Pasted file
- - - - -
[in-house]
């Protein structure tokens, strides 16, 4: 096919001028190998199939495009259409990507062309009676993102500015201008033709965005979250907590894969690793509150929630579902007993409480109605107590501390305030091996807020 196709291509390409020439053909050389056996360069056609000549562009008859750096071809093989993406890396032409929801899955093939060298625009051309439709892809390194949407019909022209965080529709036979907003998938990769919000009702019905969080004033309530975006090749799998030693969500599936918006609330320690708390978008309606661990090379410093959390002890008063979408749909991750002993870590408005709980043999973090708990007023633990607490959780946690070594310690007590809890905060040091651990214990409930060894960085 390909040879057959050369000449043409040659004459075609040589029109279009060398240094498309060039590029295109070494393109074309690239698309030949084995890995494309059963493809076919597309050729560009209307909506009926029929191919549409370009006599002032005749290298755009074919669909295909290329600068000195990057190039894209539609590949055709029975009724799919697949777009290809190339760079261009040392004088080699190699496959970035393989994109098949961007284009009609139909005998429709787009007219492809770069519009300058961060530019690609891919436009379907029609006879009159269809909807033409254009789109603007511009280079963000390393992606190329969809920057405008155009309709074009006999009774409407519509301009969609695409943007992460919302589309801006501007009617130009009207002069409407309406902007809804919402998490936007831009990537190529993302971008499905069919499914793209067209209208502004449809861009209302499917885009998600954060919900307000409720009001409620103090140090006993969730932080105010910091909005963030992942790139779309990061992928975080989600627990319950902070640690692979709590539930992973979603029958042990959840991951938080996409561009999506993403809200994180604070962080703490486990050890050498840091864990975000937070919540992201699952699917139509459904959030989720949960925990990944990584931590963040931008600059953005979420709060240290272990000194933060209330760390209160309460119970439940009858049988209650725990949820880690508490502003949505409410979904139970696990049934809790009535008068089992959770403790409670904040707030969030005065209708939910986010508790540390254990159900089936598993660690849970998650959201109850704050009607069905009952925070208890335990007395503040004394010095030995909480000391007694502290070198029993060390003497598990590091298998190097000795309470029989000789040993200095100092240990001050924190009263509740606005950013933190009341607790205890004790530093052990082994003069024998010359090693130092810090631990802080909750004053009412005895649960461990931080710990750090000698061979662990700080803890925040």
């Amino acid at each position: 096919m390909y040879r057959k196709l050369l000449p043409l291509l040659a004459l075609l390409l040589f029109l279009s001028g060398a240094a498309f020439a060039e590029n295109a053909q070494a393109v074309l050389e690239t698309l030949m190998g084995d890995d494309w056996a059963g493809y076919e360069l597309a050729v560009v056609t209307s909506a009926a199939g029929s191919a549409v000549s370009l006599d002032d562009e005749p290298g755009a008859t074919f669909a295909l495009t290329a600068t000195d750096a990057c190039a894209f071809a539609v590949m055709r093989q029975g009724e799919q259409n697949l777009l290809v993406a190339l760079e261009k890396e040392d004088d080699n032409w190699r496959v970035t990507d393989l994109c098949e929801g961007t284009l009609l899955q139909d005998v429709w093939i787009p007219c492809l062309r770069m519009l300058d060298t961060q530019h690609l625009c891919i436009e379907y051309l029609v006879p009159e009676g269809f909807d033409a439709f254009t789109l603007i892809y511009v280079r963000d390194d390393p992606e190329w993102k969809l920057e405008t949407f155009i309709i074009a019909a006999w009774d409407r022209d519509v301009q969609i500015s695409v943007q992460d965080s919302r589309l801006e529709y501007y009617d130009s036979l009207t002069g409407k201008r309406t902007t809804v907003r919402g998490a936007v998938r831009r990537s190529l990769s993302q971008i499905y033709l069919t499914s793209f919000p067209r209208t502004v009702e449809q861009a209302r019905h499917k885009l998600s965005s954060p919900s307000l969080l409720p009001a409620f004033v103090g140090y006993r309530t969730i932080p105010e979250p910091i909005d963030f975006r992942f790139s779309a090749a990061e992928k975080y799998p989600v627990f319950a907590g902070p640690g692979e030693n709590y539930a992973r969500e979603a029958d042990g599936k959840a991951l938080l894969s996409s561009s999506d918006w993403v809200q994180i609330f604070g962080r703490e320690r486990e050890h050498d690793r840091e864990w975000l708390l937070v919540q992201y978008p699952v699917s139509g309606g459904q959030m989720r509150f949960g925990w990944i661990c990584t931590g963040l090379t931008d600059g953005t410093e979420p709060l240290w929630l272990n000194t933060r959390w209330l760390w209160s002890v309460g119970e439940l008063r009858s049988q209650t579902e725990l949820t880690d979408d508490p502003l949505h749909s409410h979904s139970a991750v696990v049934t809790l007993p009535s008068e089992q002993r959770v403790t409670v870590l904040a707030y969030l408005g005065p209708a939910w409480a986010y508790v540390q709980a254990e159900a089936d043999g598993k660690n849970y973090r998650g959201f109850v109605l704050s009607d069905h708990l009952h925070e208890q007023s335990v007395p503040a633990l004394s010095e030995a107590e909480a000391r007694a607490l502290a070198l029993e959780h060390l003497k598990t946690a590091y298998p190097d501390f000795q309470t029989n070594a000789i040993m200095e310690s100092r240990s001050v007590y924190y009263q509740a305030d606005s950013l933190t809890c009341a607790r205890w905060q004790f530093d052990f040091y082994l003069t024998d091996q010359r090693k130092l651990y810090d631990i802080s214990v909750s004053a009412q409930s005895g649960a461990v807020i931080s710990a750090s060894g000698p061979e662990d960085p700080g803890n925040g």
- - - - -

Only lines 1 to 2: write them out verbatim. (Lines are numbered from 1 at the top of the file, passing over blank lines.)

[in-house]
């Protein structure tokens, strides 16, 4: 096919001028190998199939495009259409990507062309009676993102500015201008033709965005979250907590894969690793509150929630579902007993409480109605107590501390305030091996807020 196709291509390409020439053909050389056996360069056609000549562009008859750096071809093989993406890396032409929801899955093939060298625009051309439709892809390194949407019909022209965080529709036979907003998938990769919000009702019905969080004033309530975006090749799998030693969500599936918006609330320690708390978008309606661990090379410093959390002890008063979408749909991750002993870590408005709980043999973090708990007023633990607490959780946690070594310690007590809890905060040091651990214990409930060894960085 390909040879057959050369000449043409040659004459075609040589029109279009060398240094498309060039590029295109070494393109074309690239698309030949084995890995494309059963493809076919597309050729560009209307909506009926029929191919549409370009006599002032005749290298755009074919669909295909290329600068000195990057190039894209539609590949055709029975009724799919697949777009290809190339760079261009040392004088080699190699496959970035393989994109098949961007284009009609139909005998429709787009007219492809770069519009300058961060530019690609891919436009379907029609006879009159269809909807033409254009789109603007511009280079963000390393992606190329969809920057405008155009309709074009006999009774409407519509301009969609695409943007992460919302589309801006501007009617130009009207002069409407309406902007809804919402998490936007831009990537190529993302971008499905069919499914793209067209209208502004449809861009209302499917885009998600954060919900307000409720009001409620103090140090006993969730932080105010910091909005963030992942790139779309990061992928975080989600627990319950902070640690692979709590539930992973979603029958042990959840991951938080996409561009999506993403809200994180604070962080703490486990050890050498840091864990975000937070919540992201699952699917139509459904959030989720949960925990990944990584931590963040931008600059953005979420709060240290272990000194933060209330760390209160309460119970439940009858049988209650725990949820880690508490502003949505409410979904139970696990049934809790009535008068089992959770403790409670904040707030969030005065209708939910986010508790540390254990159900089936598993660690849970998650959201109850704050009607069905009952925070208890335990007395503040004394010095030995909480000391007694502290070198029993060390003497598990590091298998190097000795309470029989000789040993200095100092240990001050924190009263509740606005950013933190009341607790205890004790530093052990082994003069024998010359090693130092810090631990802080909750004053009412005895649960461990931080710990750090000698061979662990700080803890925040």